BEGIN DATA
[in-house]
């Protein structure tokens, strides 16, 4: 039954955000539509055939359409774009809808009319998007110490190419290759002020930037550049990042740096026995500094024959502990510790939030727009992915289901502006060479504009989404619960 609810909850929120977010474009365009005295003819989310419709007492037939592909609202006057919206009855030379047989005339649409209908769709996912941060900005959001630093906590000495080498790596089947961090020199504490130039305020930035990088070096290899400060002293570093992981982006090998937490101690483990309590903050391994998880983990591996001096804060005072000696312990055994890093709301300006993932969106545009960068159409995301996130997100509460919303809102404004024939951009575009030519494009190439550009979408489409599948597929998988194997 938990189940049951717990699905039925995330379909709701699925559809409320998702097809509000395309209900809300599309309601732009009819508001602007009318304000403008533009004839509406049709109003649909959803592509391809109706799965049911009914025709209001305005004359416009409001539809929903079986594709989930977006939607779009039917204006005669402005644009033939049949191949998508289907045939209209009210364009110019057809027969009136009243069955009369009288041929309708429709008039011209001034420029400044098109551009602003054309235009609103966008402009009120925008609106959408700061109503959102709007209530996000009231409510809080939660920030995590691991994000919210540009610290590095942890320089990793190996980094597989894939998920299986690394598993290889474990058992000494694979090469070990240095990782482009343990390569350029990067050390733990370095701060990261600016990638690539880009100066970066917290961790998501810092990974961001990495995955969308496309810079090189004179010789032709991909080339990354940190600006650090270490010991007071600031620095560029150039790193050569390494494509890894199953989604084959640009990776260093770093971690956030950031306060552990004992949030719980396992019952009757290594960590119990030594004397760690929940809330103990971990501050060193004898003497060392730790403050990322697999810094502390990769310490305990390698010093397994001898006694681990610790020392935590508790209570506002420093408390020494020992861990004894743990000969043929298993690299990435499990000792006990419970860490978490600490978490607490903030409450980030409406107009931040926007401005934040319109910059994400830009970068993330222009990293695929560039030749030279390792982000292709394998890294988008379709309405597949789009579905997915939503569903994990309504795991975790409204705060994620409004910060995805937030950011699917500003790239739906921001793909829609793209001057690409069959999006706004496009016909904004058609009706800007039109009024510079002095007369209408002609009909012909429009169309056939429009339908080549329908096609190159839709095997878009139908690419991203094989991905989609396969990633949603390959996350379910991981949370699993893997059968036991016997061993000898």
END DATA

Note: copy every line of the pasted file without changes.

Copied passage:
[in-house]
């Protein structure tokens, strides 16, 4: 039954955000539509055939359409774009809808009319998007110490190419290759002020930037550049990042740096026995500094024959502990510790939030727009992915289901502006060479504009989404619960 609810909850929120977010474009365009005295003819989310419709007492037939592909609202006057919206009855030379047989005339649409209908769709996912941060900005959001630093906590000495080498790596089947961090020199504490130039305020930035990088070096290899400060002293570093992981982006090998937490101690483990309590903050391994998880983990591996001096804060005072000696312990055994890093709301300006993932969106545009960068159409995301996130997100509460919303809102404004024939951009575009030519494009190439550009979408489409599948597929998988194997 938990189940049951717990699905039925995330379909709701699925559809409320998702097809509000395309209900809300599309309601732009009819508001602007009318304000403008533009004839509406049709109003649909959803592509391809109706799965049911009914025709209001305005004359416009409001539809929903079986594709989930977006939607779009039917204006005669402005644009033939049949191949998508289907045939209209009210364009110019057809027969009136009243069955009369009288041929309708429709008039011209001034420029400044098109551009602003054309235009609103966008402009009120925008609106959408700061109503959102709007209530996000009231409510809080939660920030995590691991994000919210540009610290590095942890320089990793190996980094597989894939998920299986690394598993290889474990058992000494694979090469070990240095990782482009343990390569350029990067050390733990370095701060990261600016990638690539880009100066970066917290961790998501810092990974961001990495995955969308496309810079090189004179010789032709991909080339990354940190600006650090270490010991007071600031620095560029150039790193050569390494494509890894199953989604084959640009990776260093770093971690956030950031306060552990004992949030719980396992019952009757290594960590119990030594004397760690929940809330103990971990501050060193004898003497060392730790403050990322697999810094502390990769310490305990390698010093397994001898006694681990610790020392935590508790209570506002420093408390020494020992861990004894743990000969043929298993690299990435499990000792006990419970860490978490600490978490607490903030409450980030409406107009931040926007401005934040319109910059994400830009970068993330222009990293695929560039030749030279390792982000292709394998890294988008379709309405597949789009579905997915939503569903994990309504795991975790409204705060994620409004910060995805937030950011699917500003790239739906921001793909829609793209001057690409069959999006706004496009016909904004058609009706800007039109009024510079002095007369209408002609009909012909429009169309056939429009339908080549329908096609190159839709095997878009139908690419991203094989991905989609396969990633949603390959996350379910991981949370699993893997059968036991016997061993000898």